The Fire TV stick is Amazons answer to Google Chromecast

Amazon Fire TV Stick

Although priced at little higher (USD 39), Amazon did not do any effort to hide what they are after. With their streaming media stick they want a piece of the pie of a market that is dominated by Chromecast. Yes, there are also sticks from Roku, Microsoft en Matchstick, but so far the dominant player is Google.

But there are differences. Chromecast can play anything from a chrome tab on your television and mobile apps can also have the option to view the content on the big screen by pushing a button. The Amazon comes with a W-Fi Direct remote control but who wants another remote in the living room? Luckily there is also an app for your mobile device and Amazon is supporting Miracast, allowing one to mirror their mobile device with the tv which is different from the approach Google has chosen for Chromecast. One can also fling content to the television set making it a very easy to operate.

As for the interface, it is using the same as the Amazon Fire TV interface.

Apart from its own video on demand service Prime Instant Video, Amazon offers apps for Netflix, Hulu, Hulu, WatchESPN, NBA Game Time, Twitch, SHOWTIME ANYTIME, Prime Music, Spotify, Pandora, Vevo, Plex, A&E, PBS, PBS KIDS, WATCH Disney Channel, YouTube.com and more. See for all details the page at Amazon.

Nevertheless, the stick will probably work fine and is even cheaper for current Amazon Prime subscribers (USD 19) for the next two days so one might give it a try.

SlingPlayer is now available on Chromecast

SlingPlayer

TV-on-the-go company Sling announced an updated version of their SlingPlayer app to support Chromecast. With the latest version one will now be able to watch live TV and recorded content on the Slingbox on any TV with Chromecast as long as it is in the same network.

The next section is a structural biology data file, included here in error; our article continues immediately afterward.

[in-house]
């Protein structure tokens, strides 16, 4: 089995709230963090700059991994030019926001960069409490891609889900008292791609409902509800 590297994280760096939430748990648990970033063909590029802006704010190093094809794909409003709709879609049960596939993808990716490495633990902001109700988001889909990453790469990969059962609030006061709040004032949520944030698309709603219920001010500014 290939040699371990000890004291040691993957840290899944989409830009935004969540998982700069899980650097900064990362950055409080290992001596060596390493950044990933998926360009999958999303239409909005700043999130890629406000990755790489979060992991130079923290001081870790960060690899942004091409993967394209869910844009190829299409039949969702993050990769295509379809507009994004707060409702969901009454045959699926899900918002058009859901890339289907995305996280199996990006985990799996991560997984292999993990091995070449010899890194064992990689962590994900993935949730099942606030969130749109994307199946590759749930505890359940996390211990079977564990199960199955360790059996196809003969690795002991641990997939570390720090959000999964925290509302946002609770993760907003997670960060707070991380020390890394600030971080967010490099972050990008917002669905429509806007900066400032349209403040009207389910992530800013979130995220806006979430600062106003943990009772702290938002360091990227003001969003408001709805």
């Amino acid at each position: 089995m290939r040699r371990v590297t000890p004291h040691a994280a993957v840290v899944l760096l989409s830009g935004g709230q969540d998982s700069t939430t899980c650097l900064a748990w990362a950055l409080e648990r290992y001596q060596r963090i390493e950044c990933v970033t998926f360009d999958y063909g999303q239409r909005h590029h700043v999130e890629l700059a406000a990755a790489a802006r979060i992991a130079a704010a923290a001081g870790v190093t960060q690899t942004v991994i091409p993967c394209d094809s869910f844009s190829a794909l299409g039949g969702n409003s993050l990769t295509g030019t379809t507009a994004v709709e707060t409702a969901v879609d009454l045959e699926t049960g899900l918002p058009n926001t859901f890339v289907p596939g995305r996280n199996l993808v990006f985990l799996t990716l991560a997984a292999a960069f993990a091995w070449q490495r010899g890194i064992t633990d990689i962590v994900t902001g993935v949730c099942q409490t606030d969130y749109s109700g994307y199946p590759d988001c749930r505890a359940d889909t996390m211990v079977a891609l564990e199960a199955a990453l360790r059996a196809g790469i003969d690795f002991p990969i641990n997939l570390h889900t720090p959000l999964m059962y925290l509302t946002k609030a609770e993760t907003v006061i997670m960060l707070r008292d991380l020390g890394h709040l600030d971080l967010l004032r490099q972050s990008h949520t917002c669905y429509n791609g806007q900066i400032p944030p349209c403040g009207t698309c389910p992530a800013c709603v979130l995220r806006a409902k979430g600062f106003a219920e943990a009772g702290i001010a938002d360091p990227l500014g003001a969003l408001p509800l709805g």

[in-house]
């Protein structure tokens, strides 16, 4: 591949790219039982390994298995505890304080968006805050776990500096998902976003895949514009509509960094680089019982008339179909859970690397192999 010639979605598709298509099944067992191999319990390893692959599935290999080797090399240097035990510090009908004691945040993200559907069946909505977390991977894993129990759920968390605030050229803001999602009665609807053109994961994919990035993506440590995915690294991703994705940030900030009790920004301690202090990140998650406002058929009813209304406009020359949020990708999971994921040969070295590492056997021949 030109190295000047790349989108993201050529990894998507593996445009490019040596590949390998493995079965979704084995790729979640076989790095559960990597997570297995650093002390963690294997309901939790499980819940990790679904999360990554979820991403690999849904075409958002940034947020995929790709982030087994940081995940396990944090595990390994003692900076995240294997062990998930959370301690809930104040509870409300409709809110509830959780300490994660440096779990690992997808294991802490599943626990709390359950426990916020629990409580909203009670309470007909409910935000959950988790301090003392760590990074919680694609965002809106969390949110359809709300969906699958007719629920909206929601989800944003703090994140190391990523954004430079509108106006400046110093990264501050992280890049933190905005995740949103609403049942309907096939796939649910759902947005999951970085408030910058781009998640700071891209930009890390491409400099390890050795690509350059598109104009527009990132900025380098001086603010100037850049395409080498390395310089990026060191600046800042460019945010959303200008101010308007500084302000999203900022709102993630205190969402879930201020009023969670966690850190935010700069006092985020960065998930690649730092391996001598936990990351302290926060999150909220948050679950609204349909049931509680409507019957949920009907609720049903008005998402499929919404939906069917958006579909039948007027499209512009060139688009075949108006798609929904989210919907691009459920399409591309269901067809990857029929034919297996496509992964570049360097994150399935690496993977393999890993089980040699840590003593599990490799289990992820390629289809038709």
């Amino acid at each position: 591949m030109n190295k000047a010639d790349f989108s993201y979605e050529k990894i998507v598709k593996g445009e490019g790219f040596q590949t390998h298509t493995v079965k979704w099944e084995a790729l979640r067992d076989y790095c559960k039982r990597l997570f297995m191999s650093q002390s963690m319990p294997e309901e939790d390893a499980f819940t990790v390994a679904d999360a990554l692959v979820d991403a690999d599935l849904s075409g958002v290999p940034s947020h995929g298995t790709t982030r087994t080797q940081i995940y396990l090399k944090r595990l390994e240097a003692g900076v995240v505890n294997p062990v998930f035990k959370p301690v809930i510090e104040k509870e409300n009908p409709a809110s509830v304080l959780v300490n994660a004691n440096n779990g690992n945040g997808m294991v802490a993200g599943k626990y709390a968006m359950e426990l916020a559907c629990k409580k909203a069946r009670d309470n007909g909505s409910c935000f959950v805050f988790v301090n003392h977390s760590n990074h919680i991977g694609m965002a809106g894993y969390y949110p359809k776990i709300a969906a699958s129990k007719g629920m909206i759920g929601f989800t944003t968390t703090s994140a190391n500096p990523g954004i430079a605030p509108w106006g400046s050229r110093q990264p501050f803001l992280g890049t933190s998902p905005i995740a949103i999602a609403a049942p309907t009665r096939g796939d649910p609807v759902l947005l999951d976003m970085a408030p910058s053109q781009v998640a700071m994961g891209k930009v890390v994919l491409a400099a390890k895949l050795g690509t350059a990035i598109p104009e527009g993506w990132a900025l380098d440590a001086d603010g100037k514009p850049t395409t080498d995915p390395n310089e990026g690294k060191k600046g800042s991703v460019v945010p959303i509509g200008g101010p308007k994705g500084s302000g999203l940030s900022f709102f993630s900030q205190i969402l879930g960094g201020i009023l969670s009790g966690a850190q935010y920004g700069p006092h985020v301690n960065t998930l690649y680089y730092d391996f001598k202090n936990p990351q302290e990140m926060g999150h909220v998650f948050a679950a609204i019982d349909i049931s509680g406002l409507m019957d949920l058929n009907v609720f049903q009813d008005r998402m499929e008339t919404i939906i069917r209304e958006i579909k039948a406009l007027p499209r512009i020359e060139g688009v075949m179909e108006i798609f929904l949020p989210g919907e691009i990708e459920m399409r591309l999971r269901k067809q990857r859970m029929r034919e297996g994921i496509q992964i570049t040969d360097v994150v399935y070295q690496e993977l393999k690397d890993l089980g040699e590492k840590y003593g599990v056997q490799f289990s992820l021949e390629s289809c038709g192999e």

The new app is available for IOS and Android smartphones, Android tablets will follow later. As for hardware, a Slingbox 350 or 500 or the newer SlingTV or Slingbox M1 devices is needed.

Although this sounds very interesting at first glance, one cannot help wandering what problem this solves for as one the mobile device and the Slingbox need to be on the same network and live television is usually already available on… the television. As is the recorded content on a slingbox. So the most interesting development here might be a cheap and easy way to connect multiple television sets to the Slingbox using Chromecast.

“Google TV will be Android TV”

Android TV

According to GigaOm, Google is thinking about rebranding Google TV into Android TV. Apart from the name change, no new services or products are about to be released under this new brand so this would be more a cosmetic kind of a change. In a way, it makes sense that Google is naming it Android TV as the current devices are running on Android and Android is a well known brand of its own these days and the brand Google is still more associated with search then with an operating system. However, Google is also pushing the Chrome brand beyond the browser with products like Chromecast, a television HDMI dongle. So if Google would change the name of Google TV, why not call it Chrome TV? Or will they change the name of Chromecast into Androidcast as well?

Google Chromecast now available for international shipping… thanks to Amazon

Google Chromecast

Although Amazon competes with Google in the streaming media space, the technology giant is also still shipping a lot products. Like Chromecast. The nicely priced HDMI dongle allowing to stream video directly to your TV whilst using your mobile device as the remote was an instant hit and got sold out almost immediately. And it was only officially available in the United States. Until now. According to Android Central Amazon is allowing international shipping. At least orders for Australia and the UK were accepted. Let us know if orders from other countries were possible as well.

New Apple TV software will make it more like Chromecast

Apple TV

According to AllthingsD Apple will release a new version of their TV product, but it will only a new version of the software. That is why it will be released next week (September 18), together with the release of iOS7. The biggest change is to make the Apple TV act more like Chromecast in the sense that it is no longer needed to download the content to your mobile device and stream it to the Apple TV but the content will stream directly from the cloud to a Apple TV using Apple’s AirPlay.